Belgo Centraal

Tel: +44 (0)20 7813 2233
Address: 50 Earlham Street, Covent Garden, London WC2 9HP
Cuisine Type: Belgian
nearest tube station Covent Garden

Belgium is probably better known for its beer than its cuisine, but many will be familiar with moules frites, and if not, Belgo Centraal is the place to try it.

In a space that, by some perverse contradiction, looks simultaneously futuristic and dated (in a Dr Who kind of way), Belgo’s harsh metal décor may not be to everyone’s taste. Waiting for a table in the cage-like bar area is a strangely unsettling experience, whilst the basement dining room can be dark and noisy, rather how I would imagine the dungeons of yore or, to be more generous, a boisterous tavern – an impression reinforced by seating at long refectory tables. On my most recent visit here, we sat in one of the booths on the side, which offer marginally more privacy and where it feels less like communal eating.

The big thing here is mussels. Opt for either a kilo pot (£11.95 – £12.50) or a platter (£8.95 – £9.95), from a traditional marinière style to a Thai-influenced curry dressing with lime, coriander, coconut, chilli and lemongrass. We had a “Bisque” pot, steamed with a shellfish and brandy sauce, and a platter à l’escargot, 18 mussels in their half shells, grilled with a Pernod-flavoured garlic and herb butter. Served with piled-high bowls of frites and mayonnaise, this makes for a filling meal.

Other main courses (£8.95 – £16.95) are similarly of the hearty, comfort food variety, including saucisses de sanglier et Chimay (wild boar and Chimay beer sausages with Belgian mash), jarret d’agneau jardinière (lamb shank with savoy cabbage and Westmalle beer sauce) and bouchée champignons (mushrooms, onion and asparagus in Orval beer with a pastry case). The Bloke’s sister isn’t keen on mussels, so ordered carbonnades flamandes – beef braised in sweet Gueuze beer with apples and plums until the meat was very tender and the beer and fruit almost syrupy.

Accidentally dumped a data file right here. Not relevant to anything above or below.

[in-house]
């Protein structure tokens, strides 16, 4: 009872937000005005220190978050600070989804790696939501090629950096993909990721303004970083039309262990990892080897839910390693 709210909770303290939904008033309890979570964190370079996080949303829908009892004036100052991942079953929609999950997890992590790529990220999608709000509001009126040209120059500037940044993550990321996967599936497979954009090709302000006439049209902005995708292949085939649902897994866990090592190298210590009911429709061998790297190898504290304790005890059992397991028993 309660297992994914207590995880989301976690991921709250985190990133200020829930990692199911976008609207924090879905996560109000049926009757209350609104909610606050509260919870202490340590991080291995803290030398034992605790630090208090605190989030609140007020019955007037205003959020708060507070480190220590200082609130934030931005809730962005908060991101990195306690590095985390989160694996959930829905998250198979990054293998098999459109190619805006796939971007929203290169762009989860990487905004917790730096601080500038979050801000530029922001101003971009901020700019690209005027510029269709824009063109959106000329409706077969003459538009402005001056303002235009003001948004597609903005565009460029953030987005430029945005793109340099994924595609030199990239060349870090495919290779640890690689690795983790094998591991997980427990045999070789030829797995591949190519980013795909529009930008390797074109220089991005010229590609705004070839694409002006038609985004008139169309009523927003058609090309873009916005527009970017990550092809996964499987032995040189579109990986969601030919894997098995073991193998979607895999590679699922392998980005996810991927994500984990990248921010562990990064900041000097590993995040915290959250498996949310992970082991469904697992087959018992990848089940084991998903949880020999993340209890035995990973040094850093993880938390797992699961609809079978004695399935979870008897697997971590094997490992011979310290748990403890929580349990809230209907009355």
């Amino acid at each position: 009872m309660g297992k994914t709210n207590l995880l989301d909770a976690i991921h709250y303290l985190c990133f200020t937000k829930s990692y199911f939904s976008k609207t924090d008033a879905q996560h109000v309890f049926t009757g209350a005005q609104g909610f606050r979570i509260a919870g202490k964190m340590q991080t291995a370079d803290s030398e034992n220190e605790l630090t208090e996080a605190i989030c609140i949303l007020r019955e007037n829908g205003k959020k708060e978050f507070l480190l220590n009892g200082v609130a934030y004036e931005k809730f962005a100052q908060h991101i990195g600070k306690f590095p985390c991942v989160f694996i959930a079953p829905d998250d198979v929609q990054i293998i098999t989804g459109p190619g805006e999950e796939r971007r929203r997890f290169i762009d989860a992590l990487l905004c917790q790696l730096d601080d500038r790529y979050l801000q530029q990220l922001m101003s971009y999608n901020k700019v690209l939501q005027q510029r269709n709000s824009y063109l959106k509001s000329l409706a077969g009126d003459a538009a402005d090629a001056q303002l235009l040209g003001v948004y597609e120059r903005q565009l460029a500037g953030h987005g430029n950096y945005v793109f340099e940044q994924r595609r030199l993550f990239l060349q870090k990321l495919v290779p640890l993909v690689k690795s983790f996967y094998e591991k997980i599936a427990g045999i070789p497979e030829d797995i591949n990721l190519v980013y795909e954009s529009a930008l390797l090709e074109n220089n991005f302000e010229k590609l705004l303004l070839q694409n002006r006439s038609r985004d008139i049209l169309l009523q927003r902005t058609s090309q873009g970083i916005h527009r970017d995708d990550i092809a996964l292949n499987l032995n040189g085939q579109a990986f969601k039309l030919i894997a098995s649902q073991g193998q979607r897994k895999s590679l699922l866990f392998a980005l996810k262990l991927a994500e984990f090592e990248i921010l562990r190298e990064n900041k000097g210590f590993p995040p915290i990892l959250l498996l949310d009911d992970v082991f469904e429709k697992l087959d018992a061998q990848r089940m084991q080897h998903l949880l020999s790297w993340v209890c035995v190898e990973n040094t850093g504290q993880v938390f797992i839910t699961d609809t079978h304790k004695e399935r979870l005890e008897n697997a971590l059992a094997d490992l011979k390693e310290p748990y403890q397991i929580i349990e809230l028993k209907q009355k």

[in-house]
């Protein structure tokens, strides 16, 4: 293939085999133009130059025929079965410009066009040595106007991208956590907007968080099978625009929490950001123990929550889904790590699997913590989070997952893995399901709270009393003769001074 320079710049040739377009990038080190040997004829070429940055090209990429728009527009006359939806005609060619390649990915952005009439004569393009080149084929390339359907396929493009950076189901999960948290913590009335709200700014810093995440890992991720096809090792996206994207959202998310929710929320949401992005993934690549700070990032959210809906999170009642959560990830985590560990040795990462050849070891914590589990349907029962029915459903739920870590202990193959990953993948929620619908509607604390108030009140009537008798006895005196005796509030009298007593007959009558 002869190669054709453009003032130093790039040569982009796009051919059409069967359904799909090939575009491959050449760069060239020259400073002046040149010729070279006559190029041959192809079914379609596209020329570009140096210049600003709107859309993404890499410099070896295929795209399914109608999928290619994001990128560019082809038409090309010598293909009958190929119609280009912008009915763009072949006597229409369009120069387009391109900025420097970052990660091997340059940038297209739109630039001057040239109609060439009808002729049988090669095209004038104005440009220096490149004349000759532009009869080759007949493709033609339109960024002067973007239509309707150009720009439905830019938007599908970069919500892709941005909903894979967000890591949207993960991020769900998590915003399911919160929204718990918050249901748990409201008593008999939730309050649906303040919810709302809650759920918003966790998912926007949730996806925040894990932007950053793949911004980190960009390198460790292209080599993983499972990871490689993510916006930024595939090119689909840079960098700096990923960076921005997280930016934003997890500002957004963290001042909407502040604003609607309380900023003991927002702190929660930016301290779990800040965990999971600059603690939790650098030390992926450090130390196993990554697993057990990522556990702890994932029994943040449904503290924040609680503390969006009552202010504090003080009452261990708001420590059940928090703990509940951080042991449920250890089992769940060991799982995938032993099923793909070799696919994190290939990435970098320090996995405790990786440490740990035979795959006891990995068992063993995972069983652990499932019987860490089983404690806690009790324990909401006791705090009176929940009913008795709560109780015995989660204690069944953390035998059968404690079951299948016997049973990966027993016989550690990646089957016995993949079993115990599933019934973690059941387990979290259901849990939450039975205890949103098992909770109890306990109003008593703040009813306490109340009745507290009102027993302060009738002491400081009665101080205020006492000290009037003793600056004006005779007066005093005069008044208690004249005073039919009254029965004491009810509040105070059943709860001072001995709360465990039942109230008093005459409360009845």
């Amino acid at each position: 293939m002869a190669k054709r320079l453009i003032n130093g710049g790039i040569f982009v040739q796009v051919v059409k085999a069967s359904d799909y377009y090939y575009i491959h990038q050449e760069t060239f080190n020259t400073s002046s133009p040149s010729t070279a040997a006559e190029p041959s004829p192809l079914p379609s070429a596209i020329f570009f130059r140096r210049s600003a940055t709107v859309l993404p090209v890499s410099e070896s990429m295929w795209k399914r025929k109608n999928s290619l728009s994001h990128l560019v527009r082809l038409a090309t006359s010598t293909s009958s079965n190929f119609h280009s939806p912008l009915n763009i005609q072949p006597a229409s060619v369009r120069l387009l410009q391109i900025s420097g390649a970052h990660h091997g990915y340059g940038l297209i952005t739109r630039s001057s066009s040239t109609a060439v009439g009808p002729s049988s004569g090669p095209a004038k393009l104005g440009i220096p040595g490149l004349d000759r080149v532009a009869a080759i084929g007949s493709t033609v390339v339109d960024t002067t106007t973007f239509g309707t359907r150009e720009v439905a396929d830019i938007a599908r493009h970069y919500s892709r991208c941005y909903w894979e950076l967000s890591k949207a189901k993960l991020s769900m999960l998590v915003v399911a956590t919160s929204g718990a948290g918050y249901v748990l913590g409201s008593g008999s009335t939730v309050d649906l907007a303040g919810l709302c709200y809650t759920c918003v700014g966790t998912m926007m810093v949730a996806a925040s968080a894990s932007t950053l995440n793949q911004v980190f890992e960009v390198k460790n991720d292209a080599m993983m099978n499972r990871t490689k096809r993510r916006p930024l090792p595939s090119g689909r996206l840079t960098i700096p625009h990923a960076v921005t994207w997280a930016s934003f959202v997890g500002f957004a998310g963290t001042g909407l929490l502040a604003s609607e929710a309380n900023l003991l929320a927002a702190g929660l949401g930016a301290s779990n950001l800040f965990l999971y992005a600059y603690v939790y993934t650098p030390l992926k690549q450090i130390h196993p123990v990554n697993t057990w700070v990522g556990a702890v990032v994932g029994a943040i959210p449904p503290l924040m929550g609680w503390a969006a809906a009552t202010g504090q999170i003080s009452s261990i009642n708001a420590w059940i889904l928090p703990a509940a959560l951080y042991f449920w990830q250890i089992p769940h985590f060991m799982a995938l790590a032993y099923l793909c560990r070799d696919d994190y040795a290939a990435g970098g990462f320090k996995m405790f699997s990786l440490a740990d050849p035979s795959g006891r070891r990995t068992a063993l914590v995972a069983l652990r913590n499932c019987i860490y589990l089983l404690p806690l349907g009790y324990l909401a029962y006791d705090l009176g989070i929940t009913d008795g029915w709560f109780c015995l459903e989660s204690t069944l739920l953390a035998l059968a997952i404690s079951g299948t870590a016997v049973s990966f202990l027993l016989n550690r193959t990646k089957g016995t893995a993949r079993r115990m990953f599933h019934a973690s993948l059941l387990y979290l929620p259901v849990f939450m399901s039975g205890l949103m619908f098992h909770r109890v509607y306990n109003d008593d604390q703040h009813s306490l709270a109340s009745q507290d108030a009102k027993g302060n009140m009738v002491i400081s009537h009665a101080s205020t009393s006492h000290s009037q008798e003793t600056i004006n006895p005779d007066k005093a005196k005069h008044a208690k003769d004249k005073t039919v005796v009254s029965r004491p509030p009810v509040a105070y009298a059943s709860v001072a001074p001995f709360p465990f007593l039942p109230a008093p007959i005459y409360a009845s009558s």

If you hadn’t picked up on the beer theme in the food, the drinks menu will put that right – an encyclopaedic selection of unusual beers, many native to Belgium and served in weird and wonderfully shaped glasses or steins. I have known people to set themselves the objective of returning to Belgo until they have sampled every one of the beers on the list. We tried a fruity St Louis peach beer, which might be too sweet for some but is great for a self-confessed girly drinker like me, a mellow Floris honey beer and a surprisingly strong apple beer. The drinks list spans beers (lambic, gueuze, fruit, white and trappist), ales (blond, pale, triple, strong, dark and golden), speciality beers, and pilsners. Not to mention the exhaustive list of spirits that are served in shot glasses lined up on long wooden “sticks” (£8.50 for 4 shots).

We finished with what must be the only indigenous dessert to make it out of Belgium and into our culinary vocabulary – waffles. Try the gauffre de Bruxelloise (£4.25), with vanilla ice cream, Chantilly cream and white chocolate sauce, or the gauffre au chocolat (£4.50), topped with dark chocolate and hazelnut ice cream.

Belgo is a fun place to eat, and while this is hardly haute cuisine, a total bill for three, including drinks and service, of under £60 represents reasonably good value.